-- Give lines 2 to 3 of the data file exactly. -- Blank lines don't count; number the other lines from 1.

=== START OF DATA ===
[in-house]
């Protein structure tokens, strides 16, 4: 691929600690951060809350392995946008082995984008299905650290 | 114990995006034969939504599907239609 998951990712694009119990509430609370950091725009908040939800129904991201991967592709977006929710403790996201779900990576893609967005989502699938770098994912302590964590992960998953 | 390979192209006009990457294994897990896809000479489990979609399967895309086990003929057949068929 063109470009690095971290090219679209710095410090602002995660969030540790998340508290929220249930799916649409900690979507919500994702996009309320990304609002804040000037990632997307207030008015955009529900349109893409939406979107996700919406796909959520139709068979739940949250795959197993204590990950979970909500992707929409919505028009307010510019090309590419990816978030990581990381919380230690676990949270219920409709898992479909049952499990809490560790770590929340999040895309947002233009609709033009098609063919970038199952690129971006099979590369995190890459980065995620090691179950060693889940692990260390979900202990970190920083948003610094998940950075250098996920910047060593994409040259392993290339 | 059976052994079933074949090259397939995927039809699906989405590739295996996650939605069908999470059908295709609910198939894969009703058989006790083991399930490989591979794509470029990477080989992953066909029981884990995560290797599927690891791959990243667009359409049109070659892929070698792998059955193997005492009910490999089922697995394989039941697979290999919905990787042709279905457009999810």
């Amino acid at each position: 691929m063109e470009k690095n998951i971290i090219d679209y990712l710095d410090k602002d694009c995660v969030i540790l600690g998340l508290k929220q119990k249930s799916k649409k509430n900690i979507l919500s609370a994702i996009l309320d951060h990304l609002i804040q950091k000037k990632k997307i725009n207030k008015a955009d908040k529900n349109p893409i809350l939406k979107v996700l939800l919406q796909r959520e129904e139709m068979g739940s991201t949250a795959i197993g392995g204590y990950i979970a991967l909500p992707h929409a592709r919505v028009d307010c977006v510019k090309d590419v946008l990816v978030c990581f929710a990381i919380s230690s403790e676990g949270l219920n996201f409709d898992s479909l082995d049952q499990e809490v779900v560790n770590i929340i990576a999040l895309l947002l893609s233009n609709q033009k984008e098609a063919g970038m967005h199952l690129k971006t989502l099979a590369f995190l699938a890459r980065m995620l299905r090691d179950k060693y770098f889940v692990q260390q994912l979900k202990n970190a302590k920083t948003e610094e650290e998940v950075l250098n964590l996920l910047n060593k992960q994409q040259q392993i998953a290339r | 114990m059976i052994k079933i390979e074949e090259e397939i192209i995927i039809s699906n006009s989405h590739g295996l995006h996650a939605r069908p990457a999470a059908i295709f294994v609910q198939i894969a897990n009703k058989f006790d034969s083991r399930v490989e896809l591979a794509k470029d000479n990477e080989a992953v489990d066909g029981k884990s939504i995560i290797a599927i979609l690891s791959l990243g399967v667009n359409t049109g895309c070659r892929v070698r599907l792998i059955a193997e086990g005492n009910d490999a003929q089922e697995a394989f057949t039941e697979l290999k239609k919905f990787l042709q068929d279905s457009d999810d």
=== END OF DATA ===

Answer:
């Protein structure tokens, strides 16, 4: 691929600690951060809350392995946008082995984008299905650290 | 114990995006034969939504599907239609 998951990712694009119990509430609370950091725009908040939800129904991201991967592709977006929710403790996201779900990576893609967005989502699938770098994912302590964590992960998953 | 390979192209006009990457294994897990896809000479489990979609399967895309086990003929057949068929 063109470009690095971290090219679209710095410090602002995660969030540790998340508290929220249930799916649409900690979507919500994702996009309320990304609002804040000037990632997307207030008015955009529900349109893409939406979107996700919406796909959520139709068979739940949250795959197993204590990950979970909500992707929409919505028009307010510019090309590419990816978030990581990381919380230690676990949270219920409709898992479909049952499990809490560790770590929340999040895309947002233009609709033009098609063919970038199952690129971006099979590369995190890459980065995620090691179950060693889940692990260390979900202990970190920083948003610094998940950075250098996920910047060593994409040259392993290339 | 059976052994079933074949090259397939995927039809699906989405590739295996996650939605069908999470059908295709609910198939894969009703058989006790083991399930490989591979794509470029990477080989992953066909029981884990995560290797599927690891791959990243667009359409049109070659892929070698792998059955193997005492009910490999089922697995394989039941697979290999919905990787042709279905457009999810």
């Amino acid at each position: 691929m063109e470009k690095n998951i971290i090219d679209y990712l710095d410090k602002d694009c995660v969030i540790l600690g998340l508290k929220q119990k249930s799916k649409k509430n900690i979507l919500s609370a994702i996009l309320d951060h990304l609002i804040q950091k000037k990632k997307i725009n207030k008015a955009d908040k529900n349109p893409i809350l939406k979107v996700l939800l919406q796909r959520e129904e139709m068979g739940s991201t949250a795959i197993g392995g204590y990950i979970a991967l909500p992707h929409a592709r919505v028009d307010c977006v510019k090309d590419v946008l990816v978030c990581f929710a990381i919380s230690s403790e676990g949270l219920n996201f409709d898992s479909l082995d049952q499990e809490v779900v560790n770590i929340i990576a999040l895309l947002l893609s233009n609709q033009k984008e098609a063919g970038m967005h199952l690129k971006t989502l099979a590369f995190l699938a890459r980065m995620l299905r090691d179950k060693y770098f889940v692990q260390q994912l979900k202990n970190a302590k920083t948003e610094e650290e998940v950075l250098n964590l996920l910047n060593k992960q994409q040259q392993i998953a290339r | 114990m059976i052994k079933i390979e074949e090259e397939i192209i995927i039809s699906n006009s989405h590739g295996l995006h996650a939605r069908p990457a999470a059908i295709f294994v609910q198939i894969a897990n009703k058989f006790d034969s083991r399930v490989e896809l591979a794509k470029d000479n990477e080989a992953v489990d066909g029981k884990s939504i995560i290797a599927i979609l690891s791959l990243g399967v667009n359409t049109g895309c070659r892929v070698r599907l792998i059955a193997e086990g005492n009910d490999a003929q089922e697995a394989f057949t039941e697979l290999k239609k919905f990787l042709q068929d279905s457009d999810d």